We’ve all seen it. You arrive at the Taj Mahal or the Louvre, filled with pure anticipation to see a world-famous landmark for the first time. Yet when you finally reach the perfect spot for your long-awaited view you get hit in the head with a selfie stick. As you inch your way into the mass of fellow tourists, craning your neck to get a peek, you are rudely shoved aside by an Instagram wannabe star who elbows you in the ribs to get their winning shot. Disheartened, you step aside being engulfed in the swarm of people beside you.
Welcome to the distorted world of social media, a world filled with Instagram influencers who are literally falling to their death to get that perfect shot or buying their followers, comments and likes on some underground website to reach their dreams of becoming a wealthy, world-famous star.
Sadly it does. In a world where social media has the ability to make a nobody suddenly rich and famous or even a 7 year old child bringing in $22 million on YouTube reviewing toys, it seems like everyone wants a piece of the pie these days.
But the obsession with social media comes with a huge price. Not only to our sanity but to the way we view and see the world. Here are some of the problems we face and how we can survive online without jeopardizing our soul.
Contributing to Overtourism
One downfall of social media is its influence on overtourism in already popular, ecologically or culturally sensitive places around the world. Think about Iceland, Machu Pichu, Angkor Wat and beaches in Southeast Asia filled with trash and being trampled almost to death, and it is heartbreaking. Even once far-flung destinations such as Myanmar and Palawan in the Philippines have become Instagram sweethearts with millions of pretty posts. The world is your oyster and up for grabs for anyone with a cellphone and a social media account. However, the surge in tourism for that instagram-worthy photo of that popular place does not come without a price.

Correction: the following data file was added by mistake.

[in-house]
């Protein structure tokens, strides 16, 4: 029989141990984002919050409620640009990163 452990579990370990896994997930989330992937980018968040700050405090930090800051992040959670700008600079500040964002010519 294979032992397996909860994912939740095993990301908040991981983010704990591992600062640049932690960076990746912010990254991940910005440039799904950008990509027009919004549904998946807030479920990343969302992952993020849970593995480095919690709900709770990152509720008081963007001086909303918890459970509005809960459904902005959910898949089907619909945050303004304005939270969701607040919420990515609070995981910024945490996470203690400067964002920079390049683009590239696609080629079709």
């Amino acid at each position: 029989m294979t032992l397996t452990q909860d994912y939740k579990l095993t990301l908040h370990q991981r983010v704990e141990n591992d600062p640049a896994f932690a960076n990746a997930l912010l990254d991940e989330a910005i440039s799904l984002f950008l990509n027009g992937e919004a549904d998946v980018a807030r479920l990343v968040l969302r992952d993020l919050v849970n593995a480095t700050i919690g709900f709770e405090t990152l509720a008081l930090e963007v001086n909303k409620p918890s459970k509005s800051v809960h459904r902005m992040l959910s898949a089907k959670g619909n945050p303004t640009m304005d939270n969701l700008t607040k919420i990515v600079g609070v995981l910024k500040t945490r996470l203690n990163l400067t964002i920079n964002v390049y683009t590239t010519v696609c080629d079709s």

A recent article in AFAR states: Social media is increasingly taking its toll on some of the world’s most photogenic locations, with growing numbers of Instagram-inspired travelers causing concerns about site crowding and conservation. Recently, hugely popular destinations have implemented new rules aimed at combatting overtourism. Just this year, Machu Picchu introduced a stricter ticketing system and Venice announced a visitor tax. Now, an extremely recognizable natural landmark in the United States has joined the expanding list. For the first time ever, travelers must pay an entrance fee to visit Horseshoe Bend, a regularly photographed spot in Arizona’s Glen Canyon National Recreation Area where the Colorado River takes a dramatic U-shaped turn.
Esteemed travel bloggers such as The Expert Vagabond also question Instagram and Social Media’s role in hurting travel. In his thought-provoking piece, Matt states that “Instagram has become a publicly accessible bucket-list of places you NEED to visit, fueling a FOMO (fear of missing out) attitude. We’re trying too hard to impress everyone with our list”. I couldn’t agree more.
Many prominent journalists and publications are also speaking out about the negative impact of overtourism :
In a recent piece published by Yale University, Some countries are trying to control the boom, with a few closing popular destinations to allow damaged areas to heal”. Thailand’s famous Maya Bay – which was hardly known before the 2000 film starting Leonardo DiCaprio, has been closed indefinitely hoping that its damaged corals will heal.